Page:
Monthly Archives: May 2012

Sean Does The Arab Taco

Well, here we are back in Kuwait, with nothing better to do than go out for dinner (and breakfast, and lunch), ride my bicycle, play cribbage, soak up the rays, and walk along the ocean contemplating our next chapter in life. (Don’t worry, what I mean by that is deciding our plans for summer vacation…)

We thought it was high time we shared with you the Arab taco.


A Mexican dish consisting of a fried folded tortilla, filled with various mixtures, such as seasoned meat, beans, lettuce, and tomatoes.


The above definition asserts the notion that tacos are strictly Mexican in origin. To me, a taco is a bit like a vehicle. Everyone has their favorite mode of transportation, but how you choose to get there can make all the difference. Bicycles, SUVs,public transportation, rocket ship, mental journey, the possibilities are endless. To pull this nauseating metaphor to an end, I want to venture in saying that tacos do not have to fit into a specific genre. You can make a “taco” out of anything.

Intro the Arab taco.

Step 1: Go to your nearest souk. If you’re at all lost, look for alleyways filled with colorful fabric, skewered meat, and people calling you, “For you, special price!”. Sit down in an eating area—bonus points if you find a place with no menu.

Step 2: Order copious amounts of food on accident. (Try not to eat anything after 8am the morning of, if you can help it.) In your best “I know what I’m doing, I swear” accent, ask for the following:

– hummus (The soupy-looking dish on the left.)

– shish tawouk (The chicken in the center.)

– bread (Still haven’t figured out how to ask for this one. They bring it on the house anywhere you go.)

– salad (Again, on the house, the dish on the far right of the screen.)

– rumman khair o-salada (The pomegranate masterpiece to the right of the chicken.)

Step 3: The hummus. The Arabic version of guacamole. It’s everywhere. Made out of chickpeas, tahini (sesame seed oil), lemon juice, garlic, salt, and lots and LOTS of olive oil. I just may have more hummus coursing through my veins than I do blood cells. While you wait for the rest of your food to arrive, feel free to dip a few pieces of lettuce into your hummus. Or just eat it with your finger.

Step 4: The chicken. We always order only “one”, but end up with four skewers. Since I’m a vegetarian, the daunting task of demolishing all this chicken lies to my husband alone. He never fails to disappoint.

Step 5: My personal favorite. Pomegranate cucumber salad. Have you ever SEEN so much pomegranate? I am also fairly certain this dish costs around $2.00. There’s a reason why they stick spoons in it when they serve it to you…

Pomegranate is one of the most beautiful reasons to live in the Middle East. Did you know they symbolize fertility? They are in abundance everywhere you go. We are spoiled!

Step 6: Liberally slather your bread with hummus, and place some chicken in the center. Don’t worry about being cleanly about it—with bread this size, you just yank off a corner.

Step 7: Top the bread/chicken/hummus combo with the pomegranate salad and a bit of lettuce & lemon juice. Before you know it, you’re in heaven. Twenty minutes later, you’ve eaten your weight in bread, pomegranates, and hummus, and you’ve paid $12.00 for the two of you.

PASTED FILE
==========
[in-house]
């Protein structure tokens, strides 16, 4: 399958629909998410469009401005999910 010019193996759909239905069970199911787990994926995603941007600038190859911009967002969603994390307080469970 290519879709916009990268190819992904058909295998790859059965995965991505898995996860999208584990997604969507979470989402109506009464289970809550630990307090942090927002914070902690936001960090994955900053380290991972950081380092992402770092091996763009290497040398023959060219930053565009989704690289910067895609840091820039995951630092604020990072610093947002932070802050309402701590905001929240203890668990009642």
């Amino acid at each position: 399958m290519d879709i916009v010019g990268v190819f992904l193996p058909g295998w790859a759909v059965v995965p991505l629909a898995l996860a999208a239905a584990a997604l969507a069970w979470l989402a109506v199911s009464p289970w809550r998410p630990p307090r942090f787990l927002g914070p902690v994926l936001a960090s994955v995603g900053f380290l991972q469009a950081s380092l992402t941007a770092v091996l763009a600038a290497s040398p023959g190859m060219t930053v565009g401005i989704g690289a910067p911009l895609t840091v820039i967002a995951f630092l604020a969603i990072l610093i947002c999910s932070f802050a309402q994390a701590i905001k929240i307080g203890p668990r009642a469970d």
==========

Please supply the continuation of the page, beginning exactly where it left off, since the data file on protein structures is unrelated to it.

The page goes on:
Now that’s a date night if I’ve ever seen one.

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Gihilla ennang, Sri Lanka! (The Final Chapter)

Before I lament the snail’s pace at which this school year is coming to an end, I need to begin by saying I should be at work right now. It’s 2pm on a Wednesday, and I am writing a new blog post from the comfort of my couch, nibbling on a fresh batch of pomegranate white chocolate chunk cookies (crafted by yours truly—there are a few perks living in the Middle East, one of them being that we’re situated so close to the regions where pomegranates are grown).  Instead of facilitating literature circles and grading papers, school was canceled today due to a power outage. (I believe this is day #8 they’ve called off this year… and we don’t have to make any of those days up!) The day started out like any other day, and then at around 9:30am everything shut down. The school was eerily quiet, and I was thankful to be on a planning period. An hour and a half later—during which I held class in the dark—they cancelled the day and we all went home. I’m not quite sure what caused the outage, but as they say, never look a gift horse in the mouth.

I come to you today with the FINAL blog post on Sri Lanka. It’s been a long journey, but it’s gotten me through the last few weeks of school. (We’ve only got 18 school days left!) To assist in brevity, I fused the last three days of Sri Lanka together into a single post. Hold on tight, and try not to book your plane ticket! Our journey begins when we head to Hatton to climb Adam’s Peak…

We arrived in Hatton at around 4:30pm. We stayed at “Slightly Chilled” guesthouse, which was perfect for our climb. It included dinner and breakfast the next morning, and had an amazing view of the peak from the dining area. The picture above was taking as Sean and I sipped tea and played cribbage. The plan for climbing Adam’s Peak is this: You’ve got to wake up at around 2:30am and start the hike at 3am so that you can get to the top by sunrise. I forgot to mention a very important aspect of this endeavor—Adam’s Peak, known by most as “Sri Pada”, or ‘sacred footprint’ is one of the holiest sites in Buddhism, and popular for pilgrimages. It is also sacred for Christians, Muslims, and Hindus. For Muslims and Christians, it is where Adam was cast out of the Garden of Eden. For Buddhists, the ‘footprint’ on the top of the peak was left by Buddha. For Hindus, it is the footprint of Lord Shiva.

With an elevation of 7,359 feet, we wanted to be on top of it.

There are 5,200 steps to the top.

The tricky part was convincing Sean to wake up at 3am to climb it…

The evening before our trek, we walked to the beginning of the trail head. (I know, unnecessary walking, we aren’t looking any pity here.) We were touched by the translated English sign for all pilgrims and tourists trekking up Adam’s Peak.

After dinner, when the sun had set, we snapped a picture of our soon-to-be route up the peak. Just writing this can I feel my knees shaking from all the steps…